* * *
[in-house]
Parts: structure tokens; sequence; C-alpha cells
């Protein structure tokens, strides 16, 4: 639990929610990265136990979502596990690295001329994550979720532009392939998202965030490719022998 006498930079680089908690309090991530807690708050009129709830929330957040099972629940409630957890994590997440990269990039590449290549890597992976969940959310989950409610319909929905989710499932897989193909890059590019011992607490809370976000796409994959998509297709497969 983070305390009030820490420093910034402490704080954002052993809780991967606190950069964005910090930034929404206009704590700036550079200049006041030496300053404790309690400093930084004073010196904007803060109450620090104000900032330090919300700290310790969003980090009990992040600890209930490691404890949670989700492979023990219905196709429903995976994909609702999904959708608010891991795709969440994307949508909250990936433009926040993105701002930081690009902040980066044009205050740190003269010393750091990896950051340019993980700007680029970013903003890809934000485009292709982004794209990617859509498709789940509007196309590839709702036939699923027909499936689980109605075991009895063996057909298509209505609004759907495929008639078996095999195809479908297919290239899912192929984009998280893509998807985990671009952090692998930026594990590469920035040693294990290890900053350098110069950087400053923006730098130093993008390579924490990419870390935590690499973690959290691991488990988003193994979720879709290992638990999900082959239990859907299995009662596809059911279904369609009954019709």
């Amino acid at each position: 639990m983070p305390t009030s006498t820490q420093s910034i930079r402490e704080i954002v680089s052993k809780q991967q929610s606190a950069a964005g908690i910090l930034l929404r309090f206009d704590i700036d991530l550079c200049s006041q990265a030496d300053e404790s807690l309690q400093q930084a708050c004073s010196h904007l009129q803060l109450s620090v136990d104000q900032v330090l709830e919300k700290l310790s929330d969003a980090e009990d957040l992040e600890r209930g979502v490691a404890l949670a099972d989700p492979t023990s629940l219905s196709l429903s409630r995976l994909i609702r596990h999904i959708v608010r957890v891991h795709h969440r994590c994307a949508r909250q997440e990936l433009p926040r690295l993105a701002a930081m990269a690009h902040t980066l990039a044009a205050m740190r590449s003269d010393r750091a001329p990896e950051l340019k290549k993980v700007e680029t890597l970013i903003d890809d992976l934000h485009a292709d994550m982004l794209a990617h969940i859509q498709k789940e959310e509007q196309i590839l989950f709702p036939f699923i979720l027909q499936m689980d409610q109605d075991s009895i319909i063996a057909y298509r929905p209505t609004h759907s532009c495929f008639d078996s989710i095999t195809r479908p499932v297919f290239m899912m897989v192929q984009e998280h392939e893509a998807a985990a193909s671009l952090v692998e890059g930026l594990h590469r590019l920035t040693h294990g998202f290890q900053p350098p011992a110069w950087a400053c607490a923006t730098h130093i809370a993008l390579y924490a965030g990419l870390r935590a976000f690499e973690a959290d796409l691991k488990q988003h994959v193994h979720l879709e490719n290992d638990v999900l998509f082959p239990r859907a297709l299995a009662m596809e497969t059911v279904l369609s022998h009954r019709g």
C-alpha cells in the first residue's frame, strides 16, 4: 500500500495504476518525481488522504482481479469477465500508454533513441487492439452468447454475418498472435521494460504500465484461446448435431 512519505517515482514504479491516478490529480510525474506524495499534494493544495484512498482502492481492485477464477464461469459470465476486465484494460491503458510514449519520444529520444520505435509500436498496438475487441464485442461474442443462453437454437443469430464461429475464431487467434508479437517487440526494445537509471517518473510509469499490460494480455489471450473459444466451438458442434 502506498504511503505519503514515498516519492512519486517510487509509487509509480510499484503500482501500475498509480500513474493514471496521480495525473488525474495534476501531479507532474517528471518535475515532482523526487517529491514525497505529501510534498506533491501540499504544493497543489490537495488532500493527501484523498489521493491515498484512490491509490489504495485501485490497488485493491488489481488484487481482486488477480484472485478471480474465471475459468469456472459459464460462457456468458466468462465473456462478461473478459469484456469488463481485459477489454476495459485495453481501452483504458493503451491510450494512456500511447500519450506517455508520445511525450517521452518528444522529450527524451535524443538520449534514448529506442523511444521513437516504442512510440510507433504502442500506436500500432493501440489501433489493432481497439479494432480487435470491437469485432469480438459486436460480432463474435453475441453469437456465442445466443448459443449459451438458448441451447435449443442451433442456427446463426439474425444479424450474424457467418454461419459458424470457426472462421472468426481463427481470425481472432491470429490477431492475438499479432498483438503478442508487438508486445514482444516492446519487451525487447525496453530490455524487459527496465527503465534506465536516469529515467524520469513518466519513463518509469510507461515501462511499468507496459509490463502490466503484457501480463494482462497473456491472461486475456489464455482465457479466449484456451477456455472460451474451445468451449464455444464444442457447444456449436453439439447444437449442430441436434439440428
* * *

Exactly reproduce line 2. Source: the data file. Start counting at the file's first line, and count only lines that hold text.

Parts: structure tokens; sequence; C-alpha cells